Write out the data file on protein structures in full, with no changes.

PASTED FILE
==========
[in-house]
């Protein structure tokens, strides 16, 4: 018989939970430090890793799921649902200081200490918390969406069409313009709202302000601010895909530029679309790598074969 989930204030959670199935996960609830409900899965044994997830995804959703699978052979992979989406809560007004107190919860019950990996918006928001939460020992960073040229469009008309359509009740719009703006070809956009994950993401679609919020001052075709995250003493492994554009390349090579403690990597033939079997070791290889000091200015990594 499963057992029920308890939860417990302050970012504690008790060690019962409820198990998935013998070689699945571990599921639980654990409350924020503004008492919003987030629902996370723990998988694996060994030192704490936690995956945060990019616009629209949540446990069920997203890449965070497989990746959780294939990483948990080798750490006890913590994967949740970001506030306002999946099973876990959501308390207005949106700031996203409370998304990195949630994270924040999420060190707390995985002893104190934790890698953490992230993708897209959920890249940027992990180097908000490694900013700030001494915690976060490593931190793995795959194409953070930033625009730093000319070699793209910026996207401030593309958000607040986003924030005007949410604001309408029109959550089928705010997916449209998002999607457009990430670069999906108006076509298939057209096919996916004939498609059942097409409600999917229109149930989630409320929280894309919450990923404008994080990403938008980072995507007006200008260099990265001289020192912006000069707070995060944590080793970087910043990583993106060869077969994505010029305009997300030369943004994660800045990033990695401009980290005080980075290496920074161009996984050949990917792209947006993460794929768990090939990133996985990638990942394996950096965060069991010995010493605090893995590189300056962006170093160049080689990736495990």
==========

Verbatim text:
[in-house]
């Protein structure tokens, strides 16, 4: 018989939970430090890793799921649902200081200490918390969406069409313009709202302000601010895909530029679309790598074969 989930204030959670199935996960609830409900899965044994997830995804959703699978052979992979989406809560007004107190919860019950990996918006928001939460020992960073040229469009008309359509009740719009703006070809956009994950993401679609919020001052075709995250003493492994554009390349090579403690990597033939079997070791290889000091200015990594 499963057992029920308890939860417990302050970012504690008790060690019962409820198990998935013998070689699945571990599921639980654990409350924020503004008492919003987030629902996370723990998988694996060994030192704490936690995956945060990019616009629209949540446990069920997203890449965070497989990746959780294939990483948990080798750490006890913590994967949740970001506030306002999946099973876990959501308390207005949106700031996203409370998304990195949630994270924040999420060190707390995985002893104190934790890698953490992230993708897209959920890249940027992990180097908000490694900013700030001494915690976060490593931190793995795959194409953070930033625009730093000319070699793209910026996207401030593309958000607040986003924030005007949410604001309408029109959550089928705010997916449209998002999607457009990430670069999906108006076509298939057209096919996916004939498609059942097409409600999917229109149930989630409320929280894309919450990923404008994080990403938008980072995507007006200008260099990265001289020192912006000069707070995060944590080793970087910043990583993106060869077969994505010029305009997300030369943004994660800045990033990695401009980290005080980075290496920074161009996984050949990917792209947006993460794929768990090939990133996985990638990942394996950096965060069991010995010493605090893995590189300056962006170093160049080689990736495990």